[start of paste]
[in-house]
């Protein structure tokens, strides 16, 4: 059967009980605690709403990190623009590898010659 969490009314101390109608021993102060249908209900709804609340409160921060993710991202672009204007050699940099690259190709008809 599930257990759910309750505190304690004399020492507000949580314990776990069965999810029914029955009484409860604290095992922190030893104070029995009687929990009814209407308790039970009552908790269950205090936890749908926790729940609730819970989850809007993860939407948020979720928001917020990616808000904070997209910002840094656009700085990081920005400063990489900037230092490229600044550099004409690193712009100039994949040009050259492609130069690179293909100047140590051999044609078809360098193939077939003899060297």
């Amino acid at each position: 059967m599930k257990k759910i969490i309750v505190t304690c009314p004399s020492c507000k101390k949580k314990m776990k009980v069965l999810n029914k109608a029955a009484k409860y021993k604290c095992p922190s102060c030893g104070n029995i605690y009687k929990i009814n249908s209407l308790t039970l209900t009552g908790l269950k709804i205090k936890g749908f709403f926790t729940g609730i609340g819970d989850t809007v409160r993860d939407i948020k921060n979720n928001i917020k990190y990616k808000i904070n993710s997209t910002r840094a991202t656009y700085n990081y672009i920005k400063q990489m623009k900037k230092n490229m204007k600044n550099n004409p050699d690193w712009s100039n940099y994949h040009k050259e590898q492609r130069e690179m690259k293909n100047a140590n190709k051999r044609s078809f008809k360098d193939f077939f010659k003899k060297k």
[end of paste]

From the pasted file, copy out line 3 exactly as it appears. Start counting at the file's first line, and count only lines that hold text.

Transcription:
């Amino acid at each position: 059967m599930k257990k759910i969490i309750v505190t304690c009314p004399s020492c507000k101390k949580k314990m776990k009980v069965l999810n029914k109608a029955a009484k409860y021993k604290c095992p922190s102060c030893g104070n029995i605690y009687k929990i009814n249908s209407l308790t039970l209900t009552g908790l269950k709804i205090k936890g749908f709403f926790t729940g609730i609340g819970d989850t809007v409160r993860d939407i948020k921060n979720n928001i917020k990190y990616k808000i904070n993710s997209t910002r840094a991202t656009y700085n990081y672009i920005k400063q990489m623009k900037k230092n490229m204007k600044n550099n004409p050699d690193w712009s100039n940099y994949h040009k050259e590898q492609r130069e690179m690259k293909n100047a140590n190709k051999r044609s078809f008809k360098d193939f077939f010659k003899k060297k």